Amazing Physical Geography and Fascinating Geology of Turkey

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Chimney in Cappadocia

Cave Church Paintings - 10th C.

Cave Church Paintings – 10th C.

We visited several sites in Turkey where the physical geography and geology was unlike any other place I’d visited before. Cappadocia and Pamukkale are both sites where I was stunned by the amazing feats that Mother Nature could pull off – I mean creating a landscape of fluted rocks sticking up from an arid plain, and placing a huge mountain of calcite in the middle of nowhere is very impressive!

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House dug out of a chimney

Three volcanoes erupting frequently created the chimneys of Cappadocia. Lava flow formed a type of rock called tuff – a light porous rock formed by the hardening of volcanic ash. Wind and rain cut this rock into valleys of steep cliff faces with pointy and unusual chimneys sticking straight up out of the ground. At different times between the 3rd century C.E. and the 12th century C.E., the people of Cappadocia lived inside these rock formations, carving multi-level houses out of the soft stone. These Cappadocians were Christian; therefore, they also carved tombs, churches, nunneries, and chapels out of the chimneys. They would paint images of Jesus, Mary, various saints and disciples on the walls, some polychromatic and others monochromatic. The region of Cappadocia was amazing, I could go for a short walk through the middle of what felt like a desert and be able to visit these old cave houses and churches without restrictions. The feeling of exploration was exhilarating, and I imagined that my family and I were explorers finding these historic places for the first time.

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Some calcite pools on the side of the mountain

The physical geography and geology of Turkey continued to amaze me as we carried on to the small town of Pamukkale and its fascinating calcite mountain. This calcite mountain was created by a series of earthquakes. These quakes opened up numerous hot springs in this area. The water inside the springs has a high content of minerals, especially calcite. When the hot water evaporates and loses its warmth, the calcite that did not evaporate solidifies leaving white residue on any object that the water flowed over.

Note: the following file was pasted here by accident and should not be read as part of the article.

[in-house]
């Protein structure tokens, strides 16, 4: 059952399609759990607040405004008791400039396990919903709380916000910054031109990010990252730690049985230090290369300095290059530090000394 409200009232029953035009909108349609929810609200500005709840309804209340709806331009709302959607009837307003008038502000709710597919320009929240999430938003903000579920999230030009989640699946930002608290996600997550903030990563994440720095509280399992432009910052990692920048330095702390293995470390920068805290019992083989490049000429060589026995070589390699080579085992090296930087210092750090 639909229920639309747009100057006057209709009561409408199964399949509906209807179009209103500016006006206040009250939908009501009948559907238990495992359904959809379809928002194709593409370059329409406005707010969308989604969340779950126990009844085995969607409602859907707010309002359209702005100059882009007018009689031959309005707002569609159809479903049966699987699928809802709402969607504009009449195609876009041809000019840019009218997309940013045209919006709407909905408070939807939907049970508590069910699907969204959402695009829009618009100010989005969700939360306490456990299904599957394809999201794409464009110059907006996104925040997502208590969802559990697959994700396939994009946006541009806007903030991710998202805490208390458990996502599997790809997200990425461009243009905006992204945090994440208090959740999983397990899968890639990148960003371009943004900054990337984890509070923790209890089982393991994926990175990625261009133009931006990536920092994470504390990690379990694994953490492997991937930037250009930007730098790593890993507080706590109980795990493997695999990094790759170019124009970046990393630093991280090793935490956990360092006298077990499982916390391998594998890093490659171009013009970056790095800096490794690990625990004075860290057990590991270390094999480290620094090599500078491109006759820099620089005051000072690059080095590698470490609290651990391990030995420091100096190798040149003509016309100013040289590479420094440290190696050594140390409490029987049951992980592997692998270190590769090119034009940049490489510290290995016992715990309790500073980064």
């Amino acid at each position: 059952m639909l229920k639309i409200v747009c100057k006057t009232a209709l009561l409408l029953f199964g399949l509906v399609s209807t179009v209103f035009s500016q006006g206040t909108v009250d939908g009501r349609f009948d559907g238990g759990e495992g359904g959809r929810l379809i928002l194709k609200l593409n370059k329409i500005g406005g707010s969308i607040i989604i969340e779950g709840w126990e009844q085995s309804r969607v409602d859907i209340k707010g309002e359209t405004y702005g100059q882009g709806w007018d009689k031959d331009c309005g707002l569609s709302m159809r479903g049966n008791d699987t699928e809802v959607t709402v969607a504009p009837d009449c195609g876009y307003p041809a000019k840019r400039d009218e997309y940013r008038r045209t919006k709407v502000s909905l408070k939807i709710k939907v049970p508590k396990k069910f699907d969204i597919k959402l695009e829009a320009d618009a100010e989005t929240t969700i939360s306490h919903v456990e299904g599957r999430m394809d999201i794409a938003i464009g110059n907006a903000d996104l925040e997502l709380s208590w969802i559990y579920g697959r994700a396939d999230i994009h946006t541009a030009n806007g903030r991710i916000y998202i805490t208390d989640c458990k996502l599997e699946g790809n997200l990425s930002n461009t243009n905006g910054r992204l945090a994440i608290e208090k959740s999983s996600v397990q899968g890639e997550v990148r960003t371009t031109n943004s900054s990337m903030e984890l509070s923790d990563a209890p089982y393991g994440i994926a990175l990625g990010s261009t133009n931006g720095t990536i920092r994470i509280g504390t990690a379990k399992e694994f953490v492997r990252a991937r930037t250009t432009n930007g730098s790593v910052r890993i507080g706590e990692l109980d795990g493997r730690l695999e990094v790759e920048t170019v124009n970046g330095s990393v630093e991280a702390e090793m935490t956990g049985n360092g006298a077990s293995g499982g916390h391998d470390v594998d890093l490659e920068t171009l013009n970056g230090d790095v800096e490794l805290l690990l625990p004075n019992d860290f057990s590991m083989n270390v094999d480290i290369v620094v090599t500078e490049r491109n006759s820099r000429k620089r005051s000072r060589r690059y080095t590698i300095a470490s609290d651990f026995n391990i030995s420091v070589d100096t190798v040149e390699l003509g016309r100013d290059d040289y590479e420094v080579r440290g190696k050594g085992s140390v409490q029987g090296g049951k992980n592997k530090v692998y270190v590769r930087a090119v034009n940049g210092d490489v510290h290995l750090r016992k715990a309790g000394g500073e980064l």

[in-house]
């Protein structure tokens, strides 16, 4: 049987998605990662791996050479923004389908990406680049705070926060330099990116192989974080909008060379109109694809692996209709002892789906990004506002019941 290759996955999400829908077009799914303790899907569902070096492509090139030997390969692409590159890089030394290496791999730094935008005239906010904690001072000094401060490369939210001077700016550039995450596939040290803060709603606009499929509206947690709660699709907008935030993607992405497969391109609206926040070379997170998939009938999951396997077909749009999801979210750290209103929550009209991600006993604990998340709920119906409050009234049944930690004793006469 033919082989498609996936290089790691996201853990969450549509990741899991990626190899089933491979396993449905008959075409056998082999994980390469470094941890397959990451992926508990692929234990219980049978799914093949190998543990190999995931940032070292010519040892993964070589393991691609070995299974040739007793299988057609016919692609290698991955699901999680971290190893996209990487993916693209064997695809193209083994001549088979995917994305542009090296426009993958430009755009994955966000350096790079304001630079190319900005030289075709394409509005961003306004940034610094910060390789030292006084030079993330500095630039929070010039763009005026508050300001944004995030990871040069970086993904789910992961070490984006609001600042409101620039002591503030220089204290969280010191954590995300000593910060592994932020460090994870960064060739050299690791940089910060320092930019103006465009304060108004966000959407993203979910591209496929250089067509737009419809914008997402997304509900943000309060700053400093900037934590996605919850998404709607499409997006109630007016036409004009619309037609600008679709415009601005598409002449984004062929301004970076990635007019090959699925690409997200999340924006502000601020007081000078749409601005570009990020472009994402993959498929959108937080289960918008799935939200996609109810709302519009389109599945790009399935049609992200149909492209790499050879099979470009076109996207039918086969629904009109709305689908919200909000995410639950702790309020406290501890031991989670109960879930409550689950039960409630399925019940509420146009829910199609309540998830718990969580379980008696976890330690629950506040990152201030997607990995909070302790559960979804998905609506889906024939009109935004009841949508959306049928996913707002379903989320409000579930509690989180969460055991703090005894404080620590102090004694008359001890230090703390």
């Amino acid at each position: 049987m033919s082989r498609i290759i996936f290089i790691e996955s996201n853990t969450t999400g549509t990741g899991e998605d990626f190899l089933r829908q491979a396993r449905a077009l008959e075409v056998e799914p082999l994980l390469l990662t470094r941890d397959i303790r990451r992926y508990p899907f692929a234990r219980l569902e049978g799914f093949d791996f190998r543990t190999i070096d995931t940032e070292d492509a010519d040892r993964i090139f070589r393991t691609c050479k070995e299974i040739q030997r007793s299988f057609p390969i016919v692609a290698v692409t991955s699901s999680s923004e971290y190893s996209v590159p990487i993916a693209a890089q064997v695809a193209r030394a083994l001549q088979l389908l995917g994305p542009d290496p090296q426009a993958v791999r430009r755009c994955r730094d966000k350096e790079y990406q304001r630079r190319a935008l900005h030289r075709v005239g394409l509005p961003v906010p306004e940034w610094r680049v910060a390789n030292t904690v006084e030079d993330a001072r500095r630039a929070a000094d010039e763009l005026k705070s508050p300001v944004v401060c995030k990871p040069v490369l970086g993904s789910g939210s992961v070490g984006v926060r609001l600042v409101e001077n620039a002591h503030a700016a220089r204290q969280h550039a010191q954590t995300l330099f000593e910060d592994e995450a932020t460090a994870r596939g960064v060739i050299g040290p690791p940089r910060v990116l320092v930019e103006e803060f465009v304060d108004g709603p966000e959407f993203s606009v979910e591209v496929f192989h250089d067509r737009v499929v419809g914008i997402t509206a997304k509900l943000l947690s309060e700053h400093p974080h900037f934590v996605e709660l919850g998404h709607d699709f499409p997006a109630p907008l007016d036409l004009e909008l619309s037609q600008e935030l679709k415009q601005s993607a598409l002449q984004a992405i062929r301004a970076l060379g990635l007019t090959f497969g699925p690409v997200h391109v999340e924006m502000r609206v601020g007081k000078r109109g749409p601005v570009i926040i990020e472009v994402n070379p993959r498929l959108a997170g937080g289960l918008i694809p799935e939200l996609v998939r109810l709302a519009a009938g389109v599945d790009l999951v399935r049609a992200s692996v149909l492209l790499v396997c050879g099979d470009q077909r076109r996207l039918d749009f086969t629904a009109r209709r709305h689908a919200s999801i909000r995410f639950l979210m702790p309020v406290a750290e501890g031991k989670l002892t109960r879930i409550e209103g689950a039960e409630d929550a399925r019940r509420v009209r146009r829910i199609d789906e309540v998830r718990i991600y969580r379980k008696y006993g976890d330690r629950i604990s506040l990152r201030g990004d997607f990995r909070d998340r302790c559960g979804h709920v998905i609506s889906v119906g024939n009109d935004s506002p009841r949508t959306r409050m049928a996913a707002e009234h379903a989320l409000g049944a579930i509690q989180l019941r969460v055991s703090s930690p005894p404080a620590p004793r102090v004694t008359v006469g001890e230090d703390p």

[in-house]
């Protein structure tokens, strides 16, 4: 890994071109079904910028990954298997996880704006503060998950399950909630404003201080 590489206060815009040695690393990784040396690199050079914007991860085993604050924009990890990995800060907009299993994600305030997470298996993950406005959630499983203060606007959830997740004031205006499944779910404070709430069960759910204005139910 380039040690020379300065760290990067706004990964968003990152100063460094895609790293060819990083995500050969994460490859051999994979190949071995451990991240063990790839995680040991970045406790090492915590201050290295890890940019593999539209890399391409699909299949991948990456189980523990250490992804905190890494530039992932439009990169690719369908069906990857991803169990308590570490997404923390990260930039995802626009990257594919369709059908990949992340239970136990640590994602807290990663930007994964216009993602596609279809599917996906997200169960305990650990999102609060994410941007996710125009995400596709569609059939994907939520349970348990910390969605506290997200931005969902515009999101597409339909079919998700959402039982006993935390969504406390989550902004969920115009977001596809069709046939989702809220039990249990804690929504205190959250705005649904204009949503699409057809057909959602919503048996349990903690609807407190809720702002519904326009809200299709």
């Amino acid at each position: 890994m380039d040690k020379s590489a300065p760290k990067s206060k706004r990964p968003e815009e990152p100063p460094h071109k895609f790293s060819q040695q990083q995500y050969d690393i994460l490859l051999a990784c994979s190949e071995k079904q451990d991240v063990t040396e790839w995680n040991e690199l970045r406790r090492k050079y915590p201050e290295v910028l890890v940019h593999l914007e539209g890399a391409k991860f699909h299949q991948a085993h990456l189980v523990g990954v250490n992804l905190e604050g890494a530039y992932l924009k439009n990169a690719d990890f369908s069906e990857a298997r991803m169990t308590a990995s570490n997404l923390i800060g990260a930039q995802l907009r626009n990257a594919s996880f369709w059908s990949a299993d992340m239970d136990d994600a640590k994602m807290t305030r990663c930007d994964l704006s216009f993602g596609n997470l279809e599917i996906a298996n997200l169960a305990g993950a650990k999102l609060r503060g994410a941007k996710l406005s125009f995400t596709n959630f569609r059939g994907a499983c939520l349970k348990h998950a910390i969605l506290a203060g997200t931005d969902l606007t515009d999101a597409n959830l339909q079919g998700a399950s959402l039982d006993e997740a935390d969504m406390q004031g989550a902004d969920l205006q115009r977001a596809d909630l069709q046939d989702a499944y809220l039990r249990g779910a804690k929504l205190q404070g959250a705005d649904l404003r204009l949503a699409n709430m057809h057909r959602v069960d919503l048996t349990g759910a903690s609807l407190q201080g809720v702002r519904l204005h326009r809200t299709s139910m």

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Walking up the side of the mountain

The water from these hot springs flows over the mountainside and descends over one kilometer to the bottom. This creates a mountain that appears to be covered in snow from afar. In Turkish, Pamukkale means “Cotton Castle”, and after seeing this mountain of white from a distance, surrounded by cotton fields, I couldn’t agree more with its name. It definitely looked like a glacier in the middle of other green lush mountains. Though, given that it was over 30 degrees Celsius outside, a glacier would have been impossible!

 

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Walking up the side of the mountain

To protect the calcite deposits and to keep these clean and white, we had to remove ours shoes before entering the site and stepping on the calcite deposits. The water is continually flowing and these deposits form a hard-ridged pattern, similar to the ridges in sand on a beach caused by the waves. We entered the site from the base of the mountain and had to walk up the side of it. As we ascended, the water became increasingly warmer and pools appeared where we enjoyed wading in the warm turquoise water.

 

 

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Ruins in Heliopolis